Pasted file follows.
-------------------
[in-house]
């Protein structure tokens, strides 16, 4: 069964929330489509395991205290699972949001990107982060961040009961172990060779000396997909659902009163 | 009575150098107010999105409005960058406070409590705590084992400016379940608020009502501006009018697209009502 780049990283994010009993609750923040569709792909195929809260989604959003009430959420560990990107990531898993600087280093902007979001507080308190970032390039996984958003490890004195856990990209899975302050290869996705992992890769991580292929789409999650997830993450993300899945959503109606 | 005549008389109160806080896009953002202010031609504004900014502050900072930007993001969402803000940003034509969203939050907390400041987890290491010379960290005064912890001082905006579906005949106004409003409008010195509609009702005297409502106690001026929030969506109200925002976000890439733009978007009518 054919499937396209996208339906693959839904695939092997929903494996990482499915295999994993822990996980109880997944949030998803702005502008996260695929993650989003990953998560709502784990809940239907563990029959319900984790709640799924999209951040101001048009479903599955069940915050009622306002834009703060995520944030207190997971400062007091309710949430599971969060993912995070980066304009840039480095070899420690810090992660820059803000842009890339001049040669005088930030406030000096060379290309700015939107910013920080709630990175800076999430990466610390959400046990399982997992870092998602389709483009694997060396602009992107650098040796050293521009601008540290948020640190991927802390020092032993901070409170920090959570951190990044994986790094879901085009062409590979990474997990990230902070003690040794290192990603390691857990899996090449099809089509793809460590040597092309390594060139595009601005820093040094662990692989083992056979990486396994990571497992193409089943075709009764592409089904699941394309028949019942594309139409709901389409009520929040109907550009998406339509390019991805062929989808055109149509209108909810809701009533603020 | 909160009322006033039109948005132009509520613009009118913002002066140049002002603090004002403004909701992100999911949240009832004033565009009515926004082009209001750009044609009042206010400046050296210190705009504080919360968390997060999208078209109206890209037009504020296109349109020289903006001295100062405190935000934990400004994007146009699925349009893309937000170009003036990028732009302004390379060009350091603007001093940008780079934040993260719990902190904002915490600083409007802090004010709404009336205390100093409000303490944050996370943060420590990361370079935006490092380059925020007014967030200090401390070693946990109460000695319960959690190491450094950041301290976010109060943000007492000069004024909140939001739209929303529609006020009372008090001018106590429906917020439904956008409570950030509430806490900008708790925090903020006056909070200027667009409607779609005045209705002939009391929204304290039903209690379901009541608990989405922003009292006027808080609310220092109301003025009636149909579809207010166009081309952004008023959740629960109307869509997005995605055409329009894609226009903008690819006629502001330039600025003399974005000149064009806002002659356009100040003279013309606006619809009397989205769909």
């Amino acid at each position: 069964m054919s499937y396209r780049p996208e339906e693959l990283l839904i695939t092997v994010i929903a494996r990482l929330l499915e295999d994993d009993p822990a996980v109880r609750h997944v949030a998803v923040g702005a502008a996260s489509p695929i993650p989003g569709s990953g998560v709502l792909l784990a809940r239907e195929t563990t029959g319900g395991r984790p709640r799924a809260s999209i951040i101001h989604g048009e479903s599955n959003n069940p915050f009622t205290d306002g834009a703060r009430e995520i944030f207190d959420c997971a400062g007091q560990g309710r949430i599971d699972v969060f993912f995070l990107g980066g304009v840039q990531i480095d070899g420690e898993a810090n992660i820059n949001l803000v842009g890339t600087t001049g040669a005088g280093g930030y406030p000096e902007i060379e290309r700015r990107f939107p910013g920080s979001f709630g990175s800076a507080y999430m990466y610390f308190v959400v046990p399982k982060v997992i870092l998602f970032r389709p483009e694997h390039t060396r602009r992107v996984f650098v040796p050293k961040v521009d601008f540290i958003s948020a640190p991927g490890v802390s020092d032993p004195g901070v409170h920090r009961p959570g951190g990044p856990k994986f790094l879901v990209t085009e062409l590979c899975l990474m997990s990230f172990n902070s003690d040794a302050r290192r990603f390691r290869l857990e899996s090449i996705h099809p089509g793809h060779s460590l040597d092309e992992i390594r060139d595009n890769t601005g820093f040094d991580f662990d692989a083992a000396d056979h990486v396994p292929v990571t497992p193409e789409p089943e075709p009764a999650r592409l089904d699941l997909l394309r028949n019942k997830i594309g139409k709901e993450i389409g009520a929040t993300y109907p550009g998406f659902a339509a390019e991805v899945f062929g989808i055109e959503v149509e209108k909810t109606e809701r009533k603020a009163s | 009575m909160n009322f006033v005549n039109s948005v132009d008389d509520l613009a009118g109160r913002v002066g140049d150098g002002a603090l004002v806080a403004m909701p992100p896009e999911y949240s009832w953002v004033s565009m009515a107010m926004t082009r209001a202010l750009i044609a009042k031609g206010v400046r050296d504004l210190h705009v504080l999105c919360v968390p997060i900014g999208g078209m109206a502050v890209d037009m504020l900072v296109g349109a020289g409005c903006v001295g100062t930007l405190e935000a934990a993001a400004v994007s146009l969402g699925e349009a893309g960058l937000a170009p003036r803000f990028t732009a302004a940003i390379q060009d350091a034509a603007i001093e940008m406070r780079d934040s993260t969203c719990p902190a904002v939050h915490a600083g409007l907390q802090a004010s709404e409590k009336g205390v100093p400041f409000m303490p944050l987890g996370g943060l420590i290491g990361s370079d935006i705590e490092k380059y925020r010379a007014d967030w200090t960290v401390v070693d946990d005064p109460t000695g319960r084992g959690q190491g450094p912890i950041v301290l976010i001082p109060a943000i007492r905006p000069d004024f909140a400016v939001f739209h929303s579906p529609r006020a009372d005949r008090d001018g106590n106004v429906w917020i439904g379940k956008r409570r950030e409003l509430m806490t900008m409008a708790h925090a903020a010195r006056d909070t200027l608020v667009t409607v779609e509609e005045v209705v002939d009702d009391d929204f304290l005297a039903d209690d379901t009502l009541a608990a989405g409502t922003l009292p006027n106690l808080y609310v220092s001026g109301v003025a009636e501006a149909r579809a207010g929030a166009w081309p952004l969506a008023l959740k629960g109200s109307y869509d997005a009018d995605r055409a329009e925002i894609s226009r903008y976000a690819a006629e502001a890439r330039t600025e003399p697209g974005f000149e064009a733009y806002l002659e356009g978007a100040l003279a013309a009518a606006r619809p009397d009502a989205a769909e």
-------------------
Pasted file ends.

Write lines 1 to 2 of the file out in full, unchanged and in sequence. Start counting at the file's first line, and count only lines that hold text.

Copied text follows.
[in-house]
């Protein structure tokens, strides 16, 4: 069964929330489509395991205290699972949001990107982060961040009961172990060779000396997909659902009163 | 009575150098107010999105409005960058406070409590705590084992400016379940608020009502501006009018697209009502 780049990283994010009993609750923040569709792909195929809260989604959003009430959420560990990107990531898993600087280093902007979001507080308190970032390039996984958003490890004195856990990209899975302050290869996705992992890769991580292929789409999650997830993450993300899945959503109606 | 005549008389109160806080896009953002202010031609504004900014502050900072930007993001969402803000940003034509969203939050907390400041987890290491010379960290005064912890001082905006579906005949106004409003409008010195509609009702005297409502106690001026929030969506109200925002976000890439733009978007009518 054919499937396209996208339906693959839904695939092997929903494996990482499915295999994993822990996980109880997944949030998803702005502008996260695929993650989003990953998560709502784990809940239907563990029959319900984790709640799924999209951040101001048009479903599955069940915050009622306002834009703060995520944030207190997971400062007091309710949430599971969060993912995070980066304009840039480095070899420690810090992660820059803000842009890339001049040669005088930030406030000096060379290309700015939107910013920080709630990175800076999430990466610390959400046990399982997992870092998602389709483009694997060396602009992107650098040796050293521009601008540290948020640190991927802390020092032993901070409170920090959570951190990044994986790094879901085009062409590979990474997990990230902070003690040794290192990603390691857990899996090449099809089509793809460590040597092309390594060139595009601005820093040094662990692989083992056979990486396994990571497992193409089943075709009764592409089904699941394309028949019942594309139409709901389409009520929040109907550009998406339509390019991805062929989808055109149509209108909810809701009533603020 | 909160009322006033039109948005132009509520613009009118913002002066140049002002603090004002403004909701992100999911949240009832004033565009009515926004082009209001750009044609009042206010400046050296210190705009504080919360968390997060999208078209109206890209037009504020296109349109020289903006001295100062405190935000934990400004994007146009699925349009893309937000170009003036990028732009302004390379060009350091603007001093940008780079934040993260719990902190904002915490600083409007802090004010709404009336205390100093409000303490944050996370943060420590990361370079935006490092380059925020007014967030200090401390070693946990109460000695319960959690190491450094950041301290976010109060943000007492000069004024909140939001739209929303529609006020009372008090001018106590429906917020439904956008409570950030509430806490900008708790925090903020006056909070200027667009409607779609005045209705002939009391929204304290039903209690379901009541608990989405922003009292006027808080609310220092109301003025009636149909579809207010166009081309952004008023959740629960109307869509997005995605055409329009894609226009903008690819006629502001330039600025003399974005000149064009806002002659356009100040003279013309606006619809009397989205769909």